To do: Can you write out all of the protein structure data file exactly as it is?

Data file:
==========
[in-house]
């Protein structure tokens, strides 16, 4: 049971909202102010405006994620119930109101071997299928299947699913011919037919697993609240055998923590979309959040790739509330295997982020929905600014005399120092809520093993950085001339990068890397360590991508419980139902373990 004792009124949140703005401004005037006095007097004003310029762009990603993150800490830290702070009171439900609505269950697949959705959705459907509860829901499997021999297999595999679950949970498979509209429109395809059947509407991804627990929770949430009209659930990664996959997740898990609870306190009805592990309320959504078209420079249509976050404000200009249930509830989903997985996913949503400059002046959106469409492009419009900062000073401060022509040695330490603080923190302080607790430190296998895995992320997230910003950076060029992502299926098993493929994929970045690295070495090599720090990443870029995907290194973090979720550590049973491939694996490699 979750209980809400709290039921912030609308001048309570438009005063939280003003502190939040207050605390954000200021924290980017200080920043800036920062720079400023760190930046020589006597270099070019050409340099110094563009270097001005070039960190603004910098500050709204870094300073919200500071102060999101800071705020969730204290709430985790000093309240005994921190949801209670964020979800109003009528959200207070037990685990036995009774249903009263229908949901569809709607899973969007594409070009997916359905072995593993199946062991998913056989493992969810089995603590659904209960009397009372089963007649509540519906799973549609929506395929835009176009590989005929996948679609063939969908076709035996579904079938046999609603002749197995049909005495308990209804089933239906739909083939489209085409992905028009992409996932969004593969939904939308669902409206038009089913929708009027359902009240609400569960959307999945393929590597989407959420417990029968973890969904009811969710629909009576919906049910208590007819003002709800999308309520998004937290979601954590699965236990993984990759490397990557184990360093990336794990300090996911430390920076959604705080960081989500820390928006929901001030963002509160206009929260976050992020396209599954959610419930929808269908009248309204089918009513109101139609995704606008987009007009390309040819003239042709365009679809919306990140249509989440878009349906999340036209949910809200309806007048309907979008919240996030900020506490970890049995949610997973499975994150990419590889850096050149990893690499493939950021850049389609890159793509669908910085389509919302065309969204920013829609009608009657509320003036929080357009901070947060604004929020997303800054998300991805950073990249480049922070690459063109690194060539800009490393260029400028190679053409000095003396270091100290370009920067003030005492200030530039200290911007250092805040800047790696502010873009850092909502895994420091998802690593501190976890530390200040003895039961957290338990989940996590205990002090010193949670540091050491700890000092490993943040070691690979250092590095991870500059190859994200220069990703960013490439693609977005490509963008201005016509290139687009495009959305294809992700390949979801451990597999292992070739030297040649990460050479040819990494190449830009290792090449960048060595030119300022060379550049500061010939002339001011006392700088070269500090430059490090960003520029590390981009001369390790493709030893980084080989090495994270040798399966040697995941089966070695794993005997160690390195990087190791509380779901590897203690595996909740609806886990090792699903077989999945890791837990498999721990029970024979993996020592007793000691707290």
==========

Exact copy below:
[in-house]
């Protein structure tokens, strides 16, 4: 049971909202102010405006994620119930109101071997299928299947699913011919037919697993609240055998923590979309959040790739509330295997982020929905600014005399120092809520093993950085001339990068890397360590991508419980139902373990 004792009124949140703005401004005037006095007097004003310029762009990603993150800490830290702070009171439900609505269950697949959705959705459907509860829901499997021999297999595999679950949970498979509209429109395809059947509407991804627990929770949430009209659930990664996959997740898990609870306190009805592990309320959504078209420079249509976050404000200009249930509830989903997985996913949503400059002046959106469409492009419009900062000073401060022509040695330490603080923190302080607790430190296998895995992320997230910003950076060029992502299926098993493929994929970045690295070495090599720090990443870029995907290194973090979720550590049973491939694996490699 979750209980809400709290039921912030609308001048309570438009005063939280003003502190939040207050605390954000200021924290980017200080920043800036920062720079400023760190930046020589006597270099070019050409340099110094563009270097001005070039960190603004910098500050709204870094300073919200500071102060999101800071705020969730204290709430985790000093309240005994921190949801209670964020979800109003009528959200207070037990685990036995009774249903009263229908949901569809709607899973969007594409070009997916359905072995593993199946062991998913056989493992969810089995603590659904209960009397009372089963007649509540519906799973549609929506395929835009176009590989005929996948679609063939969908076709035996579904079938046999609603002749197995049909005495308990209804089933239906739909083939489209085409992905028009992409996932969004593969939904939308669902409206038009089913929708009027359902009240609400569960959307999945393929590597989407959420417990029968973890969904009811969710629909009576919906049910208590007819003002709800999308309520998004937290979601954590699965236990993984990759490397990557184990360093990336794990300090996911430390920076959604705080960081989500820390928006929901001030963002509160206009929260976050992020396209599954959610419930929808269908009248309204089918009513109101139609995704606008987009007009390309040819003239042709365009679809919306990140249509989440878009349906999340036209949910809200309806007048309907979008919240996030900020506490970890049995949610997973499975994150990419590889850096050149990893690499493939950021850049389609890159793509669908910085389509919302065309969204920013829609009608009657509320003036929080357009901070947060604004929020997303800054998300991805950073990249480049922070690459063109690194060539800009490393260029400028190679053409000095003396270091100290370009920067003030005492200030530039200290911007250092805040800047790696502010873009850092909502895994420091998802690593501190976890530390200040003895039961957290338990989940996590205990002090010193949670540091050491700890000092490993943040070691690979250092590095991870500059190859994200220069990703960013490439693609977005490509963008201005016509290139687009495009959305294809992700390949979801451990597999292992070739030297040649990460050479040819990494190449830009290792090449960048060595030119300022060379550049500061010939002339001011006392700088070269500090430059490090960003520029590390981009001369390790493709030893980084080989090495994270040798399966040697995941089966070695794993005997160690390195990087190791509380779901590897203690595996909740609806886990090792699903077989999945890791837990498999721990029970024979993996020592007793000691707290």